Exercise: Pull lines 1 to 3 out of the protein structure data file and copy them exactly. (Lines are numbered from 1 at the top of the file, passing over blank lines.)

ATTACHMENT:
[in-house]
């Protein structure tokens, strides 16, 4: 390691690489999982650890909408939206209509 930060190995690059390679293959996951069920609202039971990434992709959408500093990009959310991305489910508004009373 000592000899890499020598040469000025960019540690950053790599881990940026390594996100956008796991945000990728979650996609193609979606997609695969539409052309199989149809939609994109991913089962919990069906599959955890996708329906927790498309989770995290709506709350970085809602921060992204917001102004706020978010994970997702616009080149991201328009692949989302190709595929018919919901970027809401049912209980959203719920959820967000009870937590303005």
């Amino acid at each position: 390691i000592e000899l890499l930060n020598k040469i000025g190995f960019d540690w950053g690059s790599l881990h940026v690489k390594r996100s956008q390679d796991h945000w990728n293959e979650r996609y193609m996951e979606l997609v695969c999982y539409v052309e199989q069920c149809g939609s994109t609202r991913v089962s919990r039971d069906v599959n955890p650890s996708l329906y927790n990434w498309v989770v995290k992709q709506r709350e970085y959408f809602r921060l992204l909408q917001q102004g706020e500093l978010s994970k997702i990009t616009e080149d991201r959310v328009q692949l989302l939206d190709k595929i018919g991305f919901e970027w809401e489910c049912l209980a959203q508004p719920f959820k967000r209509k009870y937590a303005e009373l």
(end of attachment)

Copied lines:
[in-house]
């Protein structure tokens, strides 16, 4: 390691690489999982650890909408939206209509 930060190995690059390679293959996951069920609202039971990434992709959408500093990009959310991305489910508004009373 000592000899890499020598040469000025960019540690950053790599881990940026390594996100956008796991945000990728979650996609193609979606997609695969539409052309199989149809939609994109991913089962919990069906599959955890996708329906927790498309989770995290709506709350970085809602921060992204917001102004706020978010994970997702616009080149991201328009692949989302190709595929018919919901970027809401049912209980959203719920959820967000009870937590303005």
């Amino acid at each position: 390691i000592e000899l890499l930060n020598k040469i000025g190995f960019d540690w950053g690059s790599l881990h940026v690489k390594r996100s956008q390679d796991h945000w990728n293959e979650r996609y193609m996951e979606l997609v695969c999982y539409v052309e199989q069920c149809g939609s994109t609202r991913v089962s919990r039971d069906v599959n955890p650890s996708l329906y927790n990434w498309v989770v995290k992709q709506r709350e970085y959408f809602r921060l992204l909408q917001q102004g706020e500093l978010s994970k997702i990009t616009e080149d991201r959310v328009q692949l989302l939206d190709k595929i018919g991305f919901e970027w809401e489910c049912l209980a959203q508004p719920f959820k967000r209509k009870y937590a303005e009373l």